July Events at the Museum - The Birthplace of Country Music
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July Events at the Museum

Bristol, Va./Tenn. (June 29, 2020) – The Birthplace of Country Music Museum in Historic Downtown Bristol, Virginia-Tennessee celebrated its reopening to the public last month following a 13-week closure due to the threat of COVID-19. Visitation to the museum has been steady, with strict safety protocols that include face coverings being warn by guests, volunteers and staff, heightened cleaning duties and a limit of 100 people in the museum at once (including staff). Now that museum workers are easing in to this “new normal,” they are also taking steps to offer new programming in the form of Summer Music Workshops.

The first Summer Music Workshop for kids ages 8-18 is for beginners and will offer instruction on fiddle, guitar, and banjo. Participants will also tour the museum and take part in other activities. The beginner Workshop
will be held on Monday, July 20th from 8:30 a.m. to 4:30 p.m.

The all-ages Workshop will offer a lesson in songs of Southwest Virginia and a storytelling session about Southwest Virginia Jack Tales. It will be held on Saturday, July 25th from 10:00 a.m. to 3:00 p.m.

An intermediate-level Workshop for youth ages 8-18 if for participants with a little more experience with an instrument or for those whom have previously attended the museum’s Pick Along Summer Camp. The Workshop offers music instruction in addition to creating a podcast for WBCM Radio Bristol. This Workshop will take place on Monday, July 27th from 8:30 a.m. to 4:30 p.m.

The cost for Summer Music Workshops at the Birthplace of Country Music Museum is $75 per person. Instruments rentals are also available for an added fee. To learn more click here.

For those who may or may not have taken the online virtual tour, visitors are now welcome to take in the special exhibit Real Folk: Passing on Trades & Traditions through the Virginia Folklife Apprenticeship Program in person through August 2. 

Since 2002, the Virginia Folklife Apprenticeship Program at Virginia Humanities has brought together over 150 experienced master artists and eager apprentices, ensuring various art forms are passed on in ways that are conscious of history and faithful to tradition. All forms of Virginia’s expressive culture – from those found in the Appalachian hills and at the Chesapeake shore to new immigrant traditions brought to the state – are represented, including letterpress printing, mandolin making, African-American gospel singing, quilting, old-time banjo playing, Mexican folk dancing, classical Iranian and Persian music, country ham curing, and more. The master artists comprise some of Virginia’s most celebrated practitioners of folk traditions both old and new to Virginia, and the apprentices learn their chosen craft not in classrooms or lecture halls, but in their traditional contexts, such as local dance halls, churches, woodshops, stables, and garages – making the passing on of these crafts even more meaningful.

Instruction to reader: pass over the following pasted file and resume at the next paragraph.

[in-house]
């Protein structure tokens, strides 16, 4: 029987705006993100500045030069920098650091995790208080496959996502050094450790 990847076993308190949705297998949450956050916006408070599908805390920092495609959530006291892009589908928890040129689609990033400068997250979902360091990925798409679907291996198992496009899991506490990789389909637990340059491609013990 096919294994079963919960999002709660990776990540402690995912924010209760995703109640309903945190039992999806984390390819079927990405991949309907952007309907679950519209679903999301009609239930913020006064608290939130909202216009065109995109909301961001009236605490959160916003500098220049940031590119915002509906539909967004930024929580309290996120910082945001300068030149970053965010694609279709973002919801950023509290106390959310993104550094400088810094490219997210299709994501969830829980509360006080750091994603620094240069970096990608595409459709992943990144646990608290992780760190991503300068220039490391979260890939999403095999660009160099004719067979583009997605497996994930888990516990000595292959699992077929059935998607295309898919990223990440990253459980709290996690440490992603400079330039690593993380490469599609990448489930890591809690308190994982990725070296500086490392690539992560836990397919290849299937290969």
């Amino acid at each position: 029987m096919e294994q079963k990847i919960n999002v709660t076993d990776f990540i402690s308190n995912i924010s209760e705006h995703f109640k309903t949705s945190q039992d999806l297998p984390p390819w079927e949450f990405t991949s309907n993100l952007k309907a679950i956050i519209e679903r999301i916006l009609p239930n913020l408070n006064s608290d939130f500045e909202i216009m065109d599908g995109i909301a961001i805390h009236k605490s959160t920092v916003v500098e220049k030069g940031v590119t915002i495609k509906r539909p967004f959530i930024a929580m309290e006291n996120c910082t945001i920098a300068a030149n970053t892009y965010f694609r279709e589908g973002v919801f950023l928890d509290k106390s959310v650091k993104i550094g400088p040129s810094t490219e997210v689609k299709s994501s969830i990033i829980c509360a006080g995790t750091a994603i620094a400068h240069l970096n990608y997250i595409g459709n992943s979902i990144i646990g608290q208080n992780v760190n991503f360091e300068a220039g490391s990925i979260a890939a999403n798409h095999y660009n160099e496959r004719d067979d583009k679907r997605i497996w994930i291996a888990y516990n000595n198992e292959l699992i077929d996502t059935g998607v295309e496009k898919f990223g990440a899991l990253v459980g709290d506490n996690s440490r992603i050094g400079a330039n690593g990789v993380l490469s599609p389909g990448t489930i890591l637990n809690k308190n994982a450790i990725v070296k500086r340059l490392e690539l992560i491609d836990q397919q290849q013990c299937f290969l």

Tune in to the Radio Bristol Book Club and explore Charlatan: America’s Most Dangerous Huckster, the Man Who Pursued Him, and the Age of Flimflam by author Pope Brock.Charlatan is the true story of one of the most famous con men in American history, John R. Brinkley, whose medical practice introduced outlandish surgical methods using goat glands to restore the virility of local farmers – ultimately making him filthy rich. Learn how this creative criminal – who maimed or killed patients by the score – also built the world’s most powerful radio transmitter and how his innovations in broadcasting still endure. Pick up a copy of the book, then listen live on Thursday, July 23 at 11:00 a.m. or later at ListenRadioBristol.org

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